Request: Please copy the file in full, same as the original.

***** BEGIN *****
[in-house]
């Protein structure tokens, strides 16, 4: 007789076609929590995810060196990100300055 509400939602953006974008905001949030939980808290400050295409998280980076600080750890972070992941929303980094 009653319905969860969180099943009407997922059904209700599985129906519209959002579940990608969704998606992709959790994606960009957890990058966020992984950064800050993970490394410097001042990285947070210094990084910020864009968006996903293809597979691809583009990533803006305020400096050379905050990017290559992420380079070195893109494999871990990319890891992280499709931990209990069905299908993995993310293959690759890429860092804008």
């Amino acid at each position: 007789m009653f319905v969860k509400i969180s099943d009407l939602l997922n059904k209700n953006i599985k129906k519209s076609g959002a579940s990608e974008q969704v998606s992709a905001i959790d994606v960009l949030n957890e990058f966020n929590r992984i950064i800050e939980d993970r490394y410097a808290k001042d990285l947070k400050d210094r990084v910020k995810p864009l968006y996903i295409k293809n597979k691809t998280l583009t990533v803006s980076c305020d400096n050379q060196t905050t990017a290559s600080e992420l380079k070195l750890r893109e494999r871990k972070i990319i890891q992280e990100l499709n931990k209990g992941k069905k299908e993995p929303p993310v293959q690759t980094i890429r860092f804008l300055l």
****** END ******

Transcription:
[in-house]
């Protein structure tokens, strides 16, 4: 007789076609929590995810060196990100300055 509400939602953006974008905001949030939980808290400050295409998280980076600080750890972070992941929303980094 009653319905969860969180099943009407997922059904209700599985129906519209959002579940990608969704998606992709959790994606960009957890990058966020992984950064800050993970490394410097001042990285947070210094990084910020864009968006996903293809597979691809583009990533803006305020400096050379905050990017290559992420380079070195893109494999871990990319890891992280499709931990209990069905299908993995993310293959690759890429860092804008």
């Amino acid at each position: 007789m009653f319905v969860k509400i969180s099943d009407l939602l997922n059904k209700n953006i599985k129906k519209s076609g959002a579940s990608e974008q969704v998606s992709a905001i959790d994606v960009l949030n957890e990058f966020n929590r992984i950064i800050e939980d993970r490394y410097a808290k001042d990285l947070k400050d210094r990084v910020k995810p864009l968006y996903i295409k293809n597979k691809t998280l583009t990533v803006s980076c305020d400096n050379q060196t905050t990017a290559s600080e992420l380079k070195l750890r893109e494999r871990k972070i990319i890891q992280e990100l499709n931990k209990g992941k069905k299908e993995p929303p993310v293959q690759t980094i890429r860092f804008l300055l």